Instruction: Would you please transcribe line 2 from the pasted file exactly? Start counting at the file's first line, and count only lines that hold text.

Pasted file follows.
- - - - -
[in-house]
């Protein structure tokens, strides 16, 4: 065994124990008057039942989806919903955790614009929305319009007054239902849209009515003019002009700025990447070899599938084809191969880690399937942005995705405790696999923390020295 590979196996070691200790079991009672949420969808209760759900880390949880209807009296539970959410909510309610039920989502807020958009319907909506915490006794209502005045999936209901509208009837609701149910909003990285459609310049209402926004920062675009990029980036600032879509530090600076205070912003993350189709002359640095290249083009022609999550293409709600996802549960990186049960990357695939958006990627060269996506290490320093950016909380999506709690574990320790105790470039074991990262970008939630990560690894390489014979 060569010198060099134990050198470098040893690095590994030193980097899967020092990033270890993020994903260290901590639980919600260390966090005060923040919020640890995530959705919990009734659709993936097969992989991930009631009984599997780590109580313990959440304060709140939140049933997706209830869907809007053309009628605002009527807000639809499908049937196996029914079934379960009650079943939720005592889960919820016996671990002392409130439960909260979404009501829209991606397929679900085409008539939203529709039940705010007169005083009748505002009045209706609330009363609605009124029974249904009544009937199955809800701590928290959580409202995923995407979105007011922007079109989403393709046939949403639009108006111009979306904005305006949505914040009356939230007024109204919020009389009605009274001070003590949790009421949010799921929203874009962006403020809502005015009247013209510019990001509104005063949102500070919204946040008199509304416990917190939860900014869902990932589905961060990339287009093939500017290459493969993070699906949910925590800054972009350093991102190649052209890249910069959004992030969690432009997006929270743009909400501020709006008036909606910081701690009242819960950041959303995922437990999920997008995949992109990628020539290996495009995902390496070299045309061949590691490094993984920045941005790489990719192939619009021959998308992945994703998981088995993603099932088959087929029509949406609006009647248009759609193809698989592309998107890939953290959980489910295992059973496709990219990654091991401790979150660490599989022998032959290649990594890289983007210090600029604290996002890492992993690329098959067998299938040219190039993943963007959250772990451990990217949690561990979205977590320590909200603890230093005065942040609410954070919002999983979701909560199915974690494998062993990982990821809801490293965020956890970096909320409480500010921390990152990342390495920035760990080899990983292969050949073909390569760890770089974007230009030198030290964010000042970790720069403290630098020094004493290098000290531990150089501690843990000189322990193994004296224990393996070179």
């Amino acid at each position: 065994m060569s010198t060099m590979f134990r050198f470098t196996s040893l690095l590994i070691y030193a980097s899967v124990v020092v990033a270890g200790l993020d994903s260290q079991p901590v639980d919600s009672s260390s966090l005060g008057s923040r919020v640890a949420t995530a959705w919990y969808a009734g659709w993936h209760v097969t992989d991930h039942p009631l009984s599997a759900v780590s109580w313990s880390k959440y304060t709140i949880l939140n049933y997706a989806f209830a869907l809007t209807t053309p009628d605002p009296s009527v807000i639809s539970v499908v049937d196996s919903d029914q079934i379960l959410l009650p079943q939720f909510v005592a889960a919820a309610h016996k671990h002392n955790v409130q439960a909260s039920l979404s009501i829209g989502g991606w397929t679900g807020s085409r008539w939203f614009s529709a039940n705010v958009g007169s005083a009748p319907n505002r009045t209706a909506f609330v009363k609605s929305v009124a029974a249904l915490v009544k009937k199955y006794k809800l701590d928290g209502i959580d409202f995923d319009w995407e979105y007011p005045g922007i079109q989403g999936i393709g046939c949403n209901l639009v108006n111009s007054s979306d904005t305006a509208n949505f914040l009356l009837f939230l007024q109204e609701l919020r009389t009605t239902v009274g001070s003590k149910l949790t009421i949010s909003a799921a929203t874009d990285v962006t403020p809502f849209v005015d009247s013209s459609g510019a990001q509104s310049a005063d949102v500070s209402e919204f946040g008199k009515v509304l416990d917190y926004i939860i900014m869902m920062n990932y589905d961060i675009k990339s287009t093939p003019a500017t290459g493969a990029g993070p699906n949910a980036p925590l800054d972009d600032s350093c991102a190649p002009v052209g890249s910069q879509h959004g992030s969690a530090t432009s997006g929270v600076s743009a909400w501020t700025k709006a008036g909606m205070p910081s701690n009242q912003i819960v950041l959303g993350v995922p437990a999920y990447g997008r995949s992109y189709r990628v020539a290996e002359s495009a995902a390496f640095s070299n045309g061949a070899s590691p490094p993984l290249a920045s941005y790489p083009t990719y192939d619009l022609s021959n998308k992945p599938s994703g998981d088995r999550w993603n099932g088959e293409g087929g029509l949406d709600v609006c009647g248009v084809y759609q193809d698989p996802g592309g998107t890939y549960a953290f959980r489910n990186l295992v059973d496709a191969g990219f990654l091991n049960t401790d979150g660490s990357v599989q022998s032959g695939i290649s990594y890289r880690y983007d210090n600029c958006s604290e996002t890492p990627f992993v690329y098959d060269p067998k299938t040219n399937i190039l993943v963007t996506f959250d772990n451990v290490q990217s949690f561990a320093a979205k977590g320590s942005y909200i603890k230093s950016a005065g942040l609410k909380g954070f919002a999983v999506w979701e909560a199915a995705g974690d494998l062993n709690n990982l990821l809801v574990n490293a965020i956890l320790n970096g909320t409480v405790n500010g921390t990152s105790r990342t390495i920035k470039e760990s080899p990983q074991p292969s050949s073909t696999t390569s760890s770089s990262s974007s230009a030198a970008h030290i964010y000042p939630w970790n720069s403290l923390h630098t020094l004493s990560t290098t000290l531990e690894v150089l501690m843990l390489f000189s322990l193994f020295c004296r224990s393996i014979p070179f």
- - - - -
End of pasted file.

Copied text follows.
């Protein structure tokens, strides 16, 4: 065994124990008057039942989806919903955790614009929305319009007054239902849209009515003019002009700025990447070899599938084809191969880690399937942005995705405790696999923390020295 590979196996070691200790079991009672949420969808209760759900880390949880209807009296539970959410909510309610039920989502807020958009319907909506915490006794209502005045999936209901509208009837609701149910909003990285459609310049209402926004920062675009990029980036600032879509530090600076205070912003993350189709002359640095290249083009022609999550293409709600996802549960990186049960990357695939958006990627060269996506290490320093950016909380999506709690574990320790105790470039074991990262970008939630990560690894390489014979 060569010198060099134990050198470098040893690095590994030193980097899967020092990033270890993020994903260290901590639980919600260390966090005060923040919020640890995530959705919990009734659709993936097969992989991930009631009984599997780590109580313990959440304060709140939140049933997706209830869907809007053309009628605002009527807000639809499908049937196996029914079934379960009650079943939720005592889960919820016996671990002392409130439960909260979404009501829209991606397929679900085409008539939203529709039940705010007169005083009748505002009045209706609330009363609605009124029974249904009544009937199955809800701590928290959580409202995923995407979105007011922007079109989403393709046939949403639009108006111009979306904005305006949505914040009356939230007024109204919020009389009605009274001070003590949790009421949010799921929203874009962006403020809502005015009247013209510019990001509104005063949102500070919204946040008199509304416990917190939860900014869902990932589905961060990339287009093939500017290459493969993070699906949910925590800054972009350093991102190649052209890249910069959004992030969690432009997006929270743009909400501020709006008036909606910081701690009242819960950041959303995922437990999920997008995949992109990628020539290996495009995902390496070299045309061949590691490094993984920045941005790489990719192939619009021959998308992945994703998981088995993603099932088959087929029509949406609006009647248009759609193809698989592309998107890939953290959980489910295992059973496709990219990654091991401790979150660490599989022998032959290649990594890289983007210090600029604290996002890492992993690329098959067998299938040219190039993943963007959250772990451990990217949690561990979205977590320590909200603890230093005065942040609410954070919002999983979701909560199915974690494998062993990982990821809801490293965020956890970096909320409480500010921390990152990342390495920035760990080899990983292969050949073909390569760890770089974007230009030198030290964010000042970790720069403290630098020094004493290098000290531990150089501690843990000189322990193994004296224990393996070179």